Finding friends at any age

Finding & pursuing those sparks of connection

Heather McLeod
Human Parts
Published in
3 min readSep 18, 2023

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(Photo by bady abbas on Unsplash.)

Last night at the pub I wrote my phone number down, to give to a man I’d just met.

I wanted to add some words to give context. What words would make it okay? I was giving my number to a married man with two little kids, in front of his drunk bachelor party friends, while my boyfriend stood beside me. At the door to the pub my confidence failed me (or my better judgment won) and I crumpled the note in my pocket.

Why did I want, so very much, to stay in touch with this drunk tourist I barely knew? I’m not lonely. I have friends and acquaintances and long distance messenger chat groups and a close-knit family. And I love spending time alone. All my favourite hobbies are solitary.

But, I don’t have a community of people like me.

First I left university, then I left the professional workforce, then we sold our farm and left the foodie world, then my husband (aka soulmate) died, and then I moved back to my small hometown. Somewhere along the way I disconnected from the people I could really talk to. The people who read like I do, who want to talk about ideas and fears and parenting philosophies and what it means to live a “good” life.

Last night at the pub a drunk man confessed to me that he’s terrified of September: this year he has to teach high school English in a new reality of AI. I stopped dancing. I wanted to sit down and discuss this properly.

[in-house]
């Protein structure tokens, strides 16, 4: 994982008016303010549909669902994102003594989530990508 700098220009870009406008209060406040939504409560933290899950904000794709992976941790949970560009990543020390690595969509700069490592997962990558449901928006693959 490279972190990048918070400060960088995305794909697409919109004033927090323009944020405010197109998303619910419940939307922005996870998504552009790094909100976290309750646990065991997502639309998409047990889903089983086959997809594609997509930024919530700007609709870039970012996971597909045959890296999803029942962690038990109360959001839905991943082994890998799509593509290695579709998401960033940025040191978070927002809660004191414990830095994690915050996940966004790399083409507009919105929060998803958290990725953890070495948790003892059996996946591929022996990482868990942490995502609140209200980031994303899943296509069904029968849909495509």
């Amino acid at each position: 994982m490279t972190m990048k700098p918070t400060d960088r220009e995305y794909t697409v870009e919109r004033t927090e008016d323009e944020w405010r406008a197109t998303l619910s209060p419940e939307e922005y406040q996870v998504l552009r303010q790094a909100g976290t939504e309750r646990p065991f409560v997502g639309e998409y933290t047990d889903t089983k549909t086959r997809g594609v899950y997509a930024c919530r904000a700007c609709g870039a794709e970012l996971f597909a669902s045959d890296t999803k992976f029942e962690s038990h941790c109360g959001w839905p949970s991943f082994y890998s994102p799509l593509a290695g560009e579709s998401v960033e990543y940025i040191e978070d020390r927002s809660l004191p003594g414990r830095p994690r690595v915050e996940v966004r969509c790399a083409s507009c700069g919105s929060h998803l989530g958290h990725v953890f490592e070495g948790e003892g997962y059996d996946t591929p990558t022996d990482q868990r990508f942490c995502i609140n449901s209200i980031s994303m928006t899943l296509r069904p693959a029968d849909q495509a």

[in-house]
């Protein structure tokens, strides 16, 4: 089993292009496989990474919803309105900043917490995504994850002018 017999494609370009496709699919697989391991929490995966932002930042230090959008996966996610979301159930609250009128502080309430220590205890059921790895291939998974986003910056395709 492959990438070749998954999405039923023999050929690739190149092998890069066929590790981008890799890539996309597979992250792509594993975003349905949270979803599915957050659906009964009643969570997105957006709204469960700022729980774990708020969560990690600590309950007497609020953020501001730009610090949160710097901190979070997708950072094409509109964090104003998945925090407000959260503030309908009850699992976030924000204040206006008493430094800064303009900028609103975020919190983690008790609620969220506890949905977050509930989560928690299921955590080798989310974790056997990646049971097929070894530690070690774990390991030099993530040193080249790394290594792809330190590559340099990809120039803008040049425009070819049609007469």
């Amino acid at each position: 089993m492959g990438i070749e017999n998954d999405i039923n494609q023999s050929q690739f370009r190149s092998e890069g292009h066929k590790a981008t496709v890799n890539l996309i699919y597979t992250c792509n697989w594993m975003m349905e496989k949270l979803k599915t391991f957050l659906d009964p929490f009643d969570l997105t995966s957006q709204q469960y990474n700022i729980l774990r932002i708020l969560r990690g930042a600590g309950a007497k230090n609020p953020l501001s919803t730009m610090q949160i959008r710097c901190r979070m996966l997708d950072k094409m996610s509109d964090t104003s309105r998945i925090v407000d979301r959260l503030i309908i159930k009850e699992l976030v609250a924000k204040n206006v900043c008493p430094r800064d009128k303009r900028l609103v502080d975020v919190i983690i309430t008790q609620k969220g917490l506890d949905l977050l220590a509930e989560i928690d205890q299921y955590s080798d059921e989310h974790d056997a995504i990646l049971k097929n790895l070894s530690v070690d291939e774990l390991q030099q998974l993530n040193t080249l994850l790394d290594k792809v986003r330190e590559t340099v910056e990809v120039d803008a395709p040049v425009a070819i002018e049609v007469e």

For the first time in years, I felt a spark of intellectual connection with a stranger.

Despite the loud music and echoing tile floor and raucous bachelor’s party, my new friend and I managed to talk about the value of self expression, how to teach critical thinking, parenting dilemmas around YouTube videos, and the existential crisis of today’s writers and creative thinkers.

The bachelor party was migrating four blocks to the night club. I missed my chance to give my new friend my phone number: I won’t see him again. That flicker of friendship puffed out, and I felt immediate grief. I wasn’t just mourning the loss of this one person. I was sad because, having felt that…

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Heather McLeod
Human Parts

Writing about losing my young husband to cancer, grief, widowhood & this new, Plan B life. www.heathermcleod.ca https://www.buymeacoffee.com/heathermcleod